The San Francisco Japantown Foundation today announced its selection of ten nonprofit projects and activities to participate in its 2010 matching grants program.
These projects will be awarded up to $4,000 through a matching grants program instituted by the Foundation. Selected projects will have until April 30, 2010, to fulfill their match by asking individuals to contribute to the Foundation and earmarking their donation for their specific project.
The Foundation selected the projects based on criteria outlined in its submission guidelines and on how well each applicant advanced the Foundation’s mission to support cultural, community and educational activities for San Francisco’s Japantown or the Japanese American community.
For more information on how to donate, visit http://www.sfjapantownfoundation.org/donate.
The following ten projects and activities have been selected to participate in the matching grants program:
The nihonmachiROOTS Community Engagement Project increases community engagement for the Japantown Better Neighborhoods Plan and builds a multi-generational, multi-ethnic network of community members to work on issues affecting Japantown. The project is also focuses on building trust and consensus within the community and determining issue priorities. The Japantown Foundation will match up to $2,000 in donations earmarked for this program.
The 2nd Annual J-POP SUMMIT Festival is a pop culture-themed street fair that covers the grounds of Post Street from Webster to Buchanan to the Peace Plaza of Japantown. The festival is hosted by NEW PEOPLE in cooperation with the Japantown Merchants Association. The Japantown Foundation will match up to $2,000 in donations earmarked for this program.
The Rosa Parks Elementary School Japanese Bilingual Bicultural Program, a San Francisco Unified School District alternative elementary school program offering Japanese language and culture in addition to the standard English based curriculum. Japanese is taught by sensei, native Japanese speaking teachers, who bring authentic Japanese language, and a personal perspective to Japanese culture into the classroom on a daily basis. The program will conduct numerous cultural events throughout the year. The Japantown Foundation will match up to $2,000 in donations earmarked for this program.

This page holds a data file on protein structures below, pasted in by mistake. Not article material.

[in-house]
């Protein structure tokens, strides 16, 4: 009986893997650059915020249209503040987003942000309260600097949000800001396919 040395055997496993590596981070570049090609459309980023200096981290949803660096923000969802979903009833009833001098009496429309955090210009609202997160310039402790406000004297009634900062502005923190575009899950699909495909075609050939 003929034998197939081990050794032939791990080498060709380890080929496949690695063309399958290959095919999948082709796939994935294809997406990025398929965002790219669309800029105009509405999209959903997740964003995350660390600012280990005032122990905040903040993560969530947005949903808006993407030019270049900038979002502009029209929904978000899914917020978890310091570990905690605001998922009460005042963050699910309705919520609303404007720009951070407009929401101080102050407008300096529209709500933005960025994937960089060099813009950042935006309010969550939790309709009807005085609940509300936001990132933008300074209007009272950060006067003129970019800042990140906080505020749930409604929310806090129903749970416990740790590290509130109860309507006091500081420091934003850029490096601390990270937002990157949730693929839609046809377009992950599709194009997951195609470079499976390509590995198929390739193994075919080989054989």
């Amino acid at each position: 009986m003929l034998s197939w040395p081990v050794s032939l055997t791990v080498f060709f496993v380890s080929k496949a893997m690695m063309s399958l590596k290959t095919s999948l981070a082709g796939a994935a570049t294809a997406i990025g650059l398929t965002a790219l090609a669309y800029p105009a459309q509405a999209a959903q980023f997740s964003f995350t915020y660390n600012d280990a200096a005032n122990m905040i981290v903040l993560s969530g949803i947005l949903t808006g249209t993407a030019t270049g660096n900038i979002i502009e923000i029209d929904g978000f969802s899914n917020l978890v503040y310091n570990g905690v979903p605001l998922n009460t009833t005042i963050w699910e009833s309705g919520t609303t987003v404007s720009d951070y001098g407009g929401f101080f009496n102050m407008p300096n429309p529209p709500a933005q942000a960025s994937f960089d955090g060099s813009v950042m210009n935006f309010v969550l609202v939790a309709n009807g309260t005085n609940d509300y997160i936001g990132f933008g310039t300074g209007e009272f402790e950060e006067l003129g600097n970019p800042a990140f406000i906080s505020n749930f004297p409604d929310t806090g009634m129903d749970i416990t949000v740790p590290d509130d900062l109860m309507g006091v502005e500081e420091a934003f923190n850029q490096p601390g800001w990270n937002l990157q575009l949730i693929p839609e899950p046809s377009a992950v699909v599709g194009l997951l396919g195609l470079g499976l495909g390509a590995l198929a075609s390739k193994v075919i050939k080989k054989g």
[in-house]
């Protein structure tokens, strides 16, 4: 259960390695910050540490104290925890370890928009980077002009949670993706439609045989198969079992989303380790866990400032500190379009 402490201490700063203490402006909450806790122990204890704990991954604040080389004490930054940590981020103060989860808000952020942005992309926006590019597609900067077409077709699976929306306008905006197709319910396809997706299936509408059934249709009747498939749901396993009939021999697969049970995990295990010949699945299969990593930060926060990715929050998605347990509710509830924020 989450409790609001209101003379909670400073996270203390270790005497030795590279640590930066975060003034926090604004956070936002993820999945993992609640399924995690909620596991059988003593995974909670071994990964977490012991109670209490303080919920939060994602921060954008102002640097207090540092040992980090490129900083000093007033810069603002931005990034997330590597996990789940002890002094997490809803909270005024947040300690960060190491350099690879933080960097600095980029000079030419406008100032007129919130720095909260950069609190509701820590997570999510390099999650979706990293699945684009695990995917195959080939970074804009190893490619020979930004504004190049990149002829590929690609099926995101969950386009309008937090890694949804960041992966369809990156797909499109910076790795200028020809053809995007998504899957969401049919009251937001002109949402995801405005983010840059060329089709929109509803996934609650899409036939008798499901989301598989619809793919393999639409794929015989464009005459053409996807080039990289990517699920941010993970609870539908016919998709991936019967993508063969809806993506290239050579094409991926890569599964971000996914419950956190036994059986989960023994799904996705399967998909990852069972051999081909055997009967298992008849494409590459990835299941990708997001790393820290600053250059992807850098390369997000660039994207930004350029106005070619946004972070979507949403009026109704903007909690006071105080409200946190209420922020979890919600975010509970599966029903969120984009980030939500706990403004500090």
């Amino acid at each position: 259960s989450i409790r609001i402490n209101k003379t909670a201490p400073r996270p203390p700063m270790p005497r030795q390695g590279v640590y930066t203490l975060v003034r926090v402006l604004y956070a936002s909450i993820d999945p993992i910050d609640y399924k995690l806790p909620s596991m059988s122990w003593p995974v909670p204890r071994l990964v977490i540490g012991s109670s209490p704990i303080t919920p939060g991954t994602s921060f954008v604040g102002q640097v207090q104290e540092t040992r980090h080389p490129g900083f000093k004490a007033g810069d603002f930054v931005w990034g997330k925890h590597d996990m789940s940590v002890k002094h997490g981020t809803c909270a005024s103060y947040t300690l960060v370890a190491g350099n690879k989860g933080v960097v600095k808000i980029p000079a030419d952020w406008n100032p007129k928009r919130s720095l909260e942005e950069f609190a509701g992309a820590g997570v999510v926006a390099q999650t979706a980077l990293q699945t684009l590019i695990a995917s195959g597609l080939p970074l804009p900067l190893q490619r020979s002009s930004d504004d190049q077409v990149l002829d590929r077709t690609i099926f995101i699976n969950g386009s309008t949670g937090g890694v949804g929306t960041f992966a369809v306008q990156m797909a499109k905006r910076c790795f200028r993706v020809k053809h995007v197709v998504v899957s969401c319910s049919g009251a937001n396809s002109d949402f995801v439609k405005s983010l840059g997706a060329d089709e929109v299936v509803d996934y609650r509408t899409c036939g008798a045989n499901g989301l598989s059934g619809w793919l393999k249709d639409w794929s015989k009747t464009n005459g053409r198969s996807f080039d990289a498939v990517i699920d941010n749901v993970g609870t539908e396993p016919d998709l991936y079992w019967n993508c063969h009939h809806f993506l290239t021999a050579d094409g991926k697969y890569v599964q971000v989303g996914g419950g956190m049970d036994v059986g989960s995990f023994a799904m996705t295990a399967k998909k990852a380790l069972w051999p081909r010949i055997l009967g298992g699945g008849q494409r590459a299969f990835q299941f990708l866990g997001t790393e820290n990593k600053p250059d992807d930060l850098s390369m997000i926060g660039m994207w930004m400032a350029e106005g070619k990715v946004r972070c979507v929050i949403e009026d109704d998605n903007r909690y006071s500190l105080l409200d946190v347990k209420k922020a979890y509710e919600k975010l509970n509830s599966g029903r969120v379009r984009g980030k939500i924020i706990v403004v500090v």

The National Japanese American Historical Society’s annual summer Japantown Cultural Heritage Tourism Youth Leadership Internship engages high school and college age youth in a two-month internship designed to: Engage young people in Japantown historic and cultural preservation; Increase visits by youth and the general public to Japantown; Increase participation by youth and the general public in Japantown activities by promoting what the community has to offer; and Develop youth leadership in Japantown. The Japantown Foundation will match up to $2,000 in donations earmarked for this program.
Kanrin Maru 150th Anniversary Celebration, fiscally sponsored by the Japanese Cultural and Community Center of Northern California, commemorates the 150th anniversary of the arrival of Kanrin Maru to San Francisco, the first official Japanese ship to land on American soil and to celebrate 150 years of history between the United States and Japan and the roots of the Japanese American community. The Kanrin Maru’s arrival signaled an important chapter in the beginning of official relations between the United States and Japan, seven years after Commodore Matthew Perry sailed to Japan to end two centuries of Japan’s self-imposed isolation. The Japantown Foundation will match up to $2,000 in donations earmarked for this program.